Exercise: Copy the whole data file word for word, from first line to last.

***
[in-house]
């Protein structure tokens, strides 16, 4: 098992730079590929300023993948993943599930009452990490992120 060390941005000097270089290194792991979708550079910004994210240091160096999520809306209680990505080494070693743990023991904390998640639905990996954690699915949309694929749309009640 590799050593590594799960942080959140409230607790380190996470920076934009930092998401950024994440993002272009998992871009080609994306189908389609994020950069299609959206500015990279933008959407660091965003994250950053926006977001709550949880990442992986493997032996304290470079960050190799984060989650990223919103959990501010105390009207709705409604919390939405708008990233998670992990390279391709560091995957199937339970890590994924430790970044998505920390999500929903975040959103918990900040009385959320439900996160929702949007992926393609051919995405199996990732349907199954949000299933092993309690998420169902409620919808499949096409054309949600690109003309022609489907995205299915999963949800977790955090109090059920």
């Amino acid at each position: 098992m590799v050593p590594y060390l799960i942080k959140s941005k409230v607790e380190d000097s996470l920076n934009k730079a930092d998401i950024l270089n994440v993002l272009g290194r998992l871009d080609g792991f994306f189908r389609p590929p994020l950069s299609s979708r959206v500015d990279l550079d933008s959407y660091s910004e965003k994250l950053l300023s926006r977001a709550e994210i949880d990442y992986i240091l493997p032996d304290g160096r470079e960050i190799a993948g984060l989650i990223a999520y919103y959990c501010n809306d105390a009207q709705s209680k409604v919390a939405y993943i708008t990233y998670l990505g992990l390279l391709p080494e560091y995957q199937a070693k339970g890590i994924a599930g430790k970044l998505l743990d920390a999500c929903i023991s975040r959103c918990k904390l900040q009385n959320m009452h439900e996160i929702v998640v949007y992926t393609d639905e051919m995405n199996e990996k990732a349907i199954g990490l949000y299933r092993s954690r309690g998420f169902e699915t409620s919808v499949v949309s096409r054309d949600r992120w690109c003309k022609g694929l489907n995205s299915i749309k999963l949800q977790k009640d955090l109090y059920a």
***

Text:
[in-house]
């Protein structure tokens, strides 16, 4: 098992730079590929300023993948993943599930009452990490992120 060390941005000097270089290194792991979708550079910004994210240091160096999520809306209680990505080494070693743990023991904390998640639905990996954690699915949309694929749309009640 590799050593590594799960942080959140409230607790380190996470920076934009930092998401950024994440993002272009998992871009080609994306189908389609994020950069299609959206500015990279933008959407660091965003994250950053926006977001709550949880990442992986493997032996304290470079960050190799984060989650990223919103959990501010105390009207709705409604919390939405708008990233998670992990390279391709560091995957199937339970890590994924430790970044998505920390999500929903975040959103918990900040009385959320439900996160929702949007992926393609051919995405199996990732349907199954949000299933092993309690998420169902409620919808499949096409054309949600690109003309022609489907995205299915999963949800977790955090109090059920």
């Amino acid at each position: 098992m590799v050593p590594y060390l799960i942080k959140s941005k409230v607790e380190d000097s996470l920076n934009k730079a930092d998401i950024l270089n994440v993002l272009g290194r998992l871009d080609g792991f994306f189908r389609p590929p994020l950069s299609s979708r959206v500015d990279l550079d933008s959407y660091s910004e965003k994250l950053l300023s926006r977001a709550e994210i949880d990442y992986i240091l493997p032996d304290g160096r470079e960050i190799a993948g984060l989650i990223a999520y919103y959990c501010n809306d105390a009207q709705s209680k409604v919390a939405y993943i708008t990233y998670l990505g992990l390279l391709p080494e560091y995957q199937a070693k339970g890590i994924a599930g430790k970044l998505l743990d920390a999500c929903i023991s975040r959103c918990k904390l900040q009385n959320m009452h439900e996160i929702v998640v949007y992926t393609d639905e051919m995405n199996e990996k990732a349907i199954g990490l949000y299933r092993s954690r309690g998420f169902e699915t409620s919808v499949v949309s096409r054309d949600r992120w690109c003309k022609g694929l489907n995205s299915i749309k999963l949800q977790k009640d955090l109090y059920a």